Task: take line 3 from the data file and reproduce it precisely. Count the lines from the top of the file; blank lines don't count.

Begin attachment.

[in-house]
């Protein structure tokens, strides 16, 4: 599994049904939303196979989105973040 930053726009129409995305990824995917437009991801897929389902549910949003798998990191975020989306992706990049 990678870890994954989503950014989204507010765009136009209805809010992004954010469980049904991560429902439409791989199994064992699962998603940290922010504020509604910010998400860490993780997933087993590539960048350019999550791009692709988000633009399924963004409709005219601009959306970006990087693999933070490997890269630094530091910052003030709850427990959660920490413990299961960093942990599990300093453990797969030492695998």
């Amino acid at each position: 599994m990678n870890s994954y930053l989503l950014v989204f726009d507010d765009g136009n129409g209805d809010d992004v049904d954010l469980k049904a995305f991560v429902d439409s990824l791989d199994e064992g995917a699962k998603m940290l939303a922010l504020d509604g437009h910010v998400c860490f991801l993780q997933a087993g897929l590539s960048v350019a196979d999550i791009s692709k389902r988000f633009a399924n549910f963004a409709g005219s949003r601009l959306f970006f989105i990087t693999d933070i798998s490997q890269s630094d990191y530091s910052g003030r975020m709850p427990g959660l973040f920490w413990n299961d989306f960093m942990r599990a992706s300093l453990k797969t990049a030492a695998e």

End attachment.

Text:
């Amino acid at each position: 599994m990678n870890s994954y930053l989503l950014v989204f726009d507010d765009g136009n129409g209805d809010d992004v049904d954010l469980k049904a995305f991560v429902d439409s990824l791989d199994e064992g995917a699962k998603m940290l939303a922010l504020d509604g437009h910010v998400c860490f991801l993780q997933a087993g897929l590539s960048v350019a196979d999550i791009s692709k389902r988000f633009a399924n549910f963004a409709g005219s949003r601009l959306f970006f989105i990087t693999d933070i798998s490997q890269s630094d990191y530091s910052g003030r975020m709850p427990g959660l973040f920490w413990n299961d989306f960093m942990r599990a992706s300093l453990k797969t990049a030492a695998e």